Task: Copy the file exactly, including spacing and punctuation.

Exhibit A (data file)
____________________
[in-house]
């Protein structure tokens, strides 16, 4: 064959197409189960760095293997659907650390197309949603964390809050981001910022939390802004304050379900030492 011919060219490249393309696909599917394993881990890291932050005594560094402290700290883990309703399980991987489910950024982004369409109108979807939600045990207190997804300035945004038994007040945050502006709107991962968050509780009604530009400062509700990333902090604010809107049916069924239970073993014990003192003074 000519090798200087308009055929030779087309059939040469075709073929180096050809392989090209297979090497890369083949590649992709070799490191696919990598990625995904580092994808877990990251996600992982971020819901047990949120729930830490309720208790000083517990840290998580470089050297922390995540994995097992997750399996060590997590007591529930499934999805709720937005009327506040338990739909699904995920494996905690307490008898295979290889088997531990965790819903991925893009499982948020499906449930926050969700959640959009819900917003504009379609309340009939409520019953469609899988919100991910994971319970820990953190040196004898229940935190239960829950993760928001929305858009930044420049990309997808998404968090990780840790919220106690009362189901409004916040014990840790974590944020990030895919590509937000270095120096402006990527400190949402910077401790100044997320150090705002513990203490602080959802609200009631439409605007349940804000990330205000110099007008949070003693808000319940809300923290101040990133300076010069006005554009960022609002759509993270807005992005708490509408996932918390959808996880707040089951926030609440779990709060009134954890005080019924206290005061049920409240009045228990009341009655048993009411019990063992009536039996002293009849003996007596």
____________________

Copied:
[in-house]
């Protein structure tokens, strides 16, 4: 064959197409189960760095293997659907650390197309949603964390809050981001910022939390802004304050379900030492 011919060219490249393309696909599917394993881990890291932050005594560094402290700290883990309703399980991987489910950024982004369409109108979807939600045990207190997804300035945004038994007040945050502006709107991962968050509780009604530009400062509700990333902090604010809107049916069924239970073993014990003192003074 000519090798200087308009055929030779087309059939040469075709073929180096050809392989090209297979090497890369083949590649992709070799490191696919990598990625995904580092994808877990990251996600992982971020819901047990949120729930830490309720208790000083517990840290998580470089050297922390995540994995097992997750399996060590997590007591529930499934999805709720937005009327506040338990739909699904995920494996905690307490008898295979290889088997531990965790819903991925893009499982948020499906449930926050969700959640959009819900917003504009379609309340009939409520019953469609899988919100991910994971319970820990953190040196004898229940935190239960829950993760928001929305858009930044420049990309997808998404968090990780840790919220106690009362189901409004916040014990840790974590944020990030895919590509937000270095120096402006990527400190949402910077401790100044997320150090705002513990203490602080959802609200009631439409605007349940804000990330205000110099007008949070003693808000319940809300923290101040990133300076010069006005554009960022609002759509993270807005992005708490509408996932918390959808996880707040089951926030609440779990709060009134954890005080019924206290005061049920409240009045228990009341009655048993009411019990063992009536039996002293009849003996007596």